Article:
Russell Pond reveals itself through an opening in the forest. We encounter people and a manmade shelter for camping a large group. Russell Pond is a designated backcountry camping area. We make our way around the lake edge to find our camping spot for the evening, which is a rather nice leanto. Something about this area full of leantos and people detracts from the feeling of remoteness, of course. But we cannot define “remote” based on “feeling.” And we remind ourselves that this area is hike-in only. We are huge supporters of foot-based wilderness travel. Also, a leanto is not a permanently inhabited human structure. Our quantitative defininition of a Remote Spot is–that place that is farthest from a road, town, or otherwise permanently inhabited human structure, like a research station or public lands visitor complex or ranger station or cluster of human habitations. We decided months ago to not include wilderness cabins because they are littered all over wild America and we cannot know the location of them all. Project Remote has been revealing a story about how humans are sometimes distributed into remote areas. And that’s OK. As long as roads and associated motorized vehicles are not involved. And as long as the isolated structures are not permanently inhabited.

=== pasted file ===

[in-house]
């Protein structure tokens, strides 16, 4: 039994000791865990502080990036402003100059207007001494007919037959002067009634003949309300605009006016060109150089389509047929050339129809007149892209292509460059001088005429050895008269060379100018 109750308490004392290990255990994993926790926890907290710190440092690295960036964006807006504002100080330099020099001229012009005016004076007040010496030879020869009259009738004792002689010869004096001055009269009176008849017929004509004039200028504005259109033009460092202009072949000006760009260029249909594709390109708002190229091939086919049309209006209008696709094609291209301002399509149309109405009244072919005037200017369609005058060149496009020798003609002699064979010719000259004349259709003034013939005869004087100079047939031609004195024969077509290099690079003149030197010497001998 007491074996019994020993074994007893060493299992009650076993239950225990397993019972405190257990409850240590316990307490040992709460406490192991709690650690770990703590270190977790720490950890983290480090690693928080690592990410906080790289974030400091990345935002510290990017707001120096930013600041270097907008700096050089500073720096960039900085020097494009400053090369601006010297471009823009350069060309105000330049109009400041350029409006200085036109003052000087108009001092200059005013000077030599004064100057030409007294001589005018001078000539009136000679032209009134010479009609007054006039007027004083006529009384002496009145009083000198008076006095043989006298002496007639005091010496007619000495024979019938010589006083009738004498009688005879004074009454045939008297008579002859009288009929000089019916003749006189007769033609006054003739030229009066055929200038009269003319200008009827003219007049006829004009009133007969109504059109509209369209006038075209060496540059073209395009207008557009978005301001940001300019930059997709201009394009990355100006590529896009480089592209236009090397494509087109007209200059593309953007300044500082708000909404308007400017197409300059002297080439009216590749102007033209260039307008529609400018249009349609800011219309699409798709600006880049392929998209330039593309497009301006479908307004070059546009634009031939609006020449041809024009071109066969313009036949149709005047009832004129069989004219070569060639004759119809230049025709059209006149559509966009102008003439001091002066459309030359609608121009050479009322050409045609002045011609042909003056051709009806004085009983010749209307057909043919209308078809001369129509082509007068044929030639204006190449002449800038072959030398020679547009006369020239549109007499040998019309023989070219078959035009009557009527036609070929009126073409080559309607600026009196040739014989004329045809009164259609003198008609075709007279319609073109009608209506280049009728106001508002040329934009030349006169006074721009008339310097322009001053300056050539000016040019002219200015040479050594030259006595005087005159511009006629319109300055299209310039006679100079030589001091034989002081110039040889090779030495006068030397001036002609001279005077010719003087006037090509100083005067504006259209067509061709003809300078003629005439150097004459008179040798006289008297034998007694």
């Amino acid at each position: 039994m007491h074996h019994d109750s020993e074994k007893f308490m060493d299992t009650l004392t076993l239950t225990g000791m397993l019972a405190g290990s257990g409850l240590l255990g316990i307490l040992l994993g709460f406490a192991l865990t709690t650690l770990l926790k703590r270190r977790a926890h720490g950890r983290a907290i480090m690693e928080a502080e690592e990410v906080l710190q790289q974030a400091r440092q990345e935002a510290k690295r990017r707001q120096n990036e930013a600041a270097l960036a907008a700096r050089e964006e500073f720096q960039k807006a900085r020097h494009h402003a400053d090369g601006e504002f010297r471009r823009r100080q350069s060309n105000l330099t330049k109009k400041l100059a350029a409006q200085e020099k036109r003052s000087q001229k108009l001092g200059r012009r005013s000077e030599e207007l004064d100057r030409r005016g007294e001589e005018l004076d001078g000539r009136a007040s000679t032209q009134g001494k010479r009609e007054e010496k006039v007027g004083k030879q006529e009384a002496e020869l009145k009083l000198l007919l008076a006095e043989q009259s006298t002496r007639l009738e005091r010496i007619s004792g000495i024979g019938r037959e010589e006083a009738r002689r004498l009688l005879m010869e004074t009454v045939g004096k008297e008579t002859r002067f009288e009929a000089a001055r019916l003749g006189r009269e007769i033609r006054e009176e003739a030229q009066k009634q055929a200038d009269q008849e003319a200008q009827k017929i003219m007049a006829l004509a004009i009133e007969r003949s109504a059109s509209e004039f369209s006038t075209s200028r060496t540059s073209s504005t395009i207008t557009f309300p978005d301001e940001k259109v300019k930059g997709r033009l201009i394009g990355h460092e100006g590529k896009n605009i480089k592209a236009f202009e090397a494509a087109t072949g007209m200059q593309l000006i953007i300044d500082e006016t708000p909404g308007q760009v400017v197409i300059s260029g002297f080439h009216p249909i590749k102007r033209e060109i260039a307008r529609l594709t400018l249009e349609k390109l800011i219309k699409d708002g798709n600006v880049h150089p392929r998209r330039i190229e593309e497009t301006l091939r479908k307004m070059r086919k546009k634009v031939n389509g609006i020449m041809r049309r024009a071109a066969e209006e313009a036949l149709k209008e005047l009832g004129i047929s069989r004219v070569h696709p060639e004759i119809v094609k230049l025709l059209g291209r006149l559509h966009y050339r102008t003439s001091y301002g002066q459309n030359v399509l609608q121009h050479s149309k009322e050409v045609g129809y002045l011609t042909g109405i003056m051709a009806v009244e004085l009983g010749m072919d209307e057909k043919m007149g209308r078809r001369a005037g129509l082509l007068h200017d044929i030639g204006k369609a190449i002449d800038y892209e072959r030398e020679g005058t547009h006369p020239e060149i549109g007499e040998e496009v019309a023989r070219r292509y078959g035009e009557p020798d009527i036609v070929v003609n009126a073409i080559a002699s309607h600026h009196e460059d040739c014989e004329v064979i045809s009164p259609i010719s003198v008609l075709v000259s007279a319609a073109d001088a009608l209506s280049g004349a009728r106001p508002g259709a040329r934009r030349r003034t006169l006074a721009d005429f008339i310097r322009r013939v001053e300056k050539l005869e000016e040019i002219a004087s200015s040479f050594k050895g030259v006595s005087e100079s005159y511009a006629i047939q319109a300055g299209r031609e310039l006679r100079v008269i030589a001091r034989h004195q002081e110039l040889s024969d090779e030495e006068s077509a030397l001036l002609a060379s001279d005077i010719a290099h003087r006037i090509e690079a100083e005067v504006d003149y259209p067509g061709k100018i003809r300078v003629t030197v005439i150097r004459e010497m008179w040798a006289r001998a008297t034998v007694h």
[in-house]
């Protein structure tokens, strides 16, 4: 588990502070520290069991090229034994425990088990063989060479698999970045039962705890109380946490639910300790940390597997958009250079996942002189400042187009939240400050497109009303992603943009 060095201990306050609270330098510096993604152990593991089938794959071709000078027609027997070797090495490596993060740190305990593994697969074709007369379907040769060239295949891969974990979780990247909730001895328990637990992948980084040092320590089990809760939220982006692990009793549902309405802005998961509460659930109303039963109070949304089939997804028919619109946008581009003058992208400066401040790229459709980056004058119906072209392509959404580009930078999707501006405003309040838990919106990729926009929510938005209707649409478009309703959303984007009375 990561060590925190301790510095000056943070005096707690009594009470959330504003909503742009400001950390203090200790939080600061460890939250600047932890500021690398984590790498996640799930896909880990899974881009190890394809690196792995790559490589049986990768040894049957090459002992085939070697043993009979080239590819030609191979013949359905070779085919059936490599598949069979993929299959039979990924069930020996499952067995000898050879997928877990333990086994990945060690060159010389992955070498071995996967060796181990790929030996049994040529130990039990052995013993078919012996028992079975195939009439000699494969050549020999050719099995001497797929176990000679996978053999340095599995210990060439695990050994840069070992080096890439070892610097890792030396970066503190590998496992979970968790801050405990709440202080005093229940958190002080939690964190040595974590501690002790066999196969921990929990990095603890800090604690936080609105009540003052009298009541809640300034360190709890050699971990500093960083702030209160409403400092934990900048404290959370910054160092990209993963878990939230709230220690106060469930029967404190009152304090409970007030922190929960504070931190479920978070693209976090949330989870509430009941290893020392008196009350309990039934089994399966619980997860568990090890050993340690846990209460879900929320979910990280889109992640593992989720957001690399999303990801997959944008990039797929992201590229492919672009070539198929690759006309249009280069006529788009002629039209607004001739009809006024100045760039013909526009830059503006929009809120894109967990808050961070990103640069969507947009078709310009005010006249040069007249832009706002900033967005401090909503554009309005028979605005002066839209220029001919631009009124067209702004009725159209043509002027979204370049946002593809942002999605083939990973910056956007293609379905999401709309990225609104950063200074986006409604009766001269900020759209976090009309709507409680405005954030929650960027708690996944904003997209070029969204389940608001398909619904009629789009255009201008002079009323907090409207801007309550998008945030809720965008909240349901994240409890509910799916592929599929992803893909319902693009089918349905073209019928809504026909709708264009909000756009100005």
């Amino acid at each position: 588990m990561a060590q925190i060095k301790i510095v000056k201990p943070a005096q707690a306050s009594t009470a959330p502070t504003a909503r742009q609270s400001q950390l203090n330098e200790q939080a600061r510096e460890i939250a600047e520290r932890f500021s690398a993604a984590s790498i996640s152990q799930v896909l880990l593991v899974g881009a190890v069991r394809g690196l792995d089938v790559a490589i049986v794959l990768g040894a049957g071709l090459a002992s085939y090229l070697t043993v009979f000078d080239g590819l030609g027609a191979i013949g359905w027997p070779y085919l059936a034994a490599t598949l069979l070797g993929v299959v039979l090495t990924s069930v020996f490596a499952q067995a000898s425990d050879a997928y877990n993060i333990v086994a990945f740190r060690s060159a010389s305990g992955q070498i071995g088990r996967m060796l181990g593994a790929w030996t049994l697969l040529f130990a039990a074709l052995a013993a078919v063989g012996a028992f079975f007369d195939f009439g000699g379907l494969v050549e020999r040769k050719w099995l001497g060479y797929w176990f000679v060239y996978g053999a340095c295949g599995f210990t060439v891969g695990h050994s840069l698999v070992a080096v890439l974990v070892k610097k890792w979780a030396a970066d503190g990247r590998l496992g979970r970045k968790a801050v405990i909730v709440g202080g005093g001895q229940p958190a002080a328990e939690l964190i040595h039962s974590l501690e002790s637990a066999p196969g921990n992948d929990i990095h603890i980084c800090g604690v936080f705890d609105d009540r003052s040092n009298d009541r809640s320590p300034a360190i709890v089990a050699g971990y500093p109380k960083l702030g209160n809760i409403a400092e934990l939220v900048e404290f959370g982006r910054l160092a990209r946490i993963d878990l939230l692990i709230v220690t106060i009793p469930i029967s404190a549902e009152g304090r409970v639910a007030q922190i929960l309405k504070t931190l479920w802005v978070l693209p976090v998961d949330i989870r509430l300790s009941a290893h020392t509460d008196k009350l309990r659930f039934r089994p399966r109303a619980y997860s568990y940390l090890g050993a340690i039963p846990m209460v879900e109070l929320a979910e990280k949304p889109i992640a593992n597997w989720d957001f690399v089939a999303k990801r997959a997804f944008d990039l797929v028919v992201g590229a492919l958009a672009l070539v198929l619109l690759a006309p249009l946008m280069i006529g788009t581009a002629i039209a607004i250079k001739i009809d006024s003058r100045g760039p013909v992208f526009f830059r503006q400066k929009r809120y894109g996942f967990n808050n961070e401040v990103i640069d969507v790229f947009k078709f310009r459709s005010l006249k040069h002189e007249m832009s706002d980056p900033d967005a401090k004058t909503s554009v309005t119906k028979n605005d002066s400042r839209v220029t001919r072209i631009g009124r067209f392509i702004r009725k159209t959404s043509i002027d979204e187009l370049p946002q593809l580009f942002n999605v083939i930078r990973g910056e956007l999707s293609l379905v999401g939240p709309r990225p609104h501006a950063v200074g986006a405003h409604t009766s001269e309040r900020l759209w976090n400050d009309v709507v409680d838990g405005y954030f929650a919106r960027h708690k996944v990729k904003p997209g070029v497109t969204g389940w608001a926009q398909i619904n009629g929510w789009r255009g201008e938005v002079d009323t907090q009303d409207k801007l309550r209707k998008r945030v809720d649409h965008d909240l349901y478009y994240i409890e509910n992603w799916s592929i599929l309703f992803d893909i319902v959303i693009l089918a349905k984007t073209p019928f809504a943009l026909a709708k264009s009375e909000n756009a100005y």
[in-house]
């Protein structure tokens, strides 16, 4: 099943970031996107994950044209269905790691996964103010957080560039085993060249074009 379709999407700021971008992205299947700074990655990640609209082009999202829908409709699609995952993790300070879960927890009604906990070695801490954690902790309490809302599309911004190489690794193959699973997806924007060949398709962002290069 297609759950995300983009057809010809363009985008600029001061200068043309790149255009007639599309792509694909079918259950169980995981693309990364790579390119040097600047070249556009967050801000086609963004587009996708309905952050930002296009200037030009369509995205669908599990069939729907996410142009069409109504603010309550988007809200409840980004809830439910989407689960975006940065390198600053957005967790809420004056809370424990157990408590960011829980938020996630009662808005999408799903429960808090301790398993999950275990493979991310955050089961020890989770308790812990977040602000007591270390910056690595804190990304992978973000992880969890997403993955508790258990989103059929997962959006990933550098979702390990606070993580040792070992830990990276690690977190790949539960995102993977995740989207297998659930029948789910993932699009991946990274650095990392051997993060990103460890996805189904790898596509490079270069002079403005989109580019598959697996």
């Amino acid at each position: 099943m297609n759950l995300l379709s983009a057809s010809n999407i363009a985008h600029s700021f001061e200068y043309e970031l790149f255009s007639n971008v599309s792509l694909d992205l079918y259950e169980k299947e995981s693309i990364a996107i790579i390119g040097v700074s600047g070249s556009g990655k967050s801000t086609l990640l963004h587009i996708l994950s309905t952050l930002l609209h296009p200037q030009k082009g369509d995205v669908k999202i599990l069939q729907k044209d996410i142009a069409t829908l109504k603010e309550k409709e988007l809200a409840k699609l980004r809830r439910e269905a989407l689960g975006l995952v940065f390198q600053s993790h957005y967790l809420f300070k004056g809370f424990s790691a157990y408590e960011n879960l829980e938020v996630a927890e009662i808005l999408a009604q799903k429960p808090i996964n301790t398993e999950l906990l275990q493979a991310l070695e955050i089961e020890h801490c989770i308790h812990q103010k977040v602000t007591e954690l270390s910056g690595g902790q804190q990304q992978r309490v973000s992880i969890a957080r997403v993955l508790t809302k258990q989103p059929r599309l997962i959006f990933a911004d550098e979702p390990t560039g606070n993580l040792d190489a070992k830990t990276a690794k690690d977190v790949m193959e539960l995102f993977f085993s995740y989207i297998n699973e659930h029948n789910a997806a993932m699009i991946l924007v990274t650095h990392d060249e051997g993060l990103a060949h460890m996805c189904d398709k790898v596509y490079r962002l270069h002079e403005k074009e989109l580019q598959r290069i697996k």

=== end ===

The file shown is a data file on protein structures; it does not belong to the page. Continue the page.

Before our trip, our many calculation attempts for the ME Remote Spot kept volleying back and forth from the mainland to some island, back to mainland, then back to another island, several times. There are many remote islands in ME, but the remotest islands all had either research stations, bunkhouses, lighthouse caretaker quarters, or even towns on them. Then, we confirmed the final calculation within Baxter State Park. Which brought us to here. Here at our leanto, we are now less than 2 straight-line miles from the ME Remote Spot.

We are out of water. Cameron and I walk around the lake a short distance to scoop and treat lake water. An amazing view of the lake opens up. Many light colored glacial erratics emerge out of the water like tiny islands all over the lake. One of them is brown–it’s moving–it’s an erratic moose! We spot our first New England bull moose standing out in the water foraging carelessly on aquatic vegetation.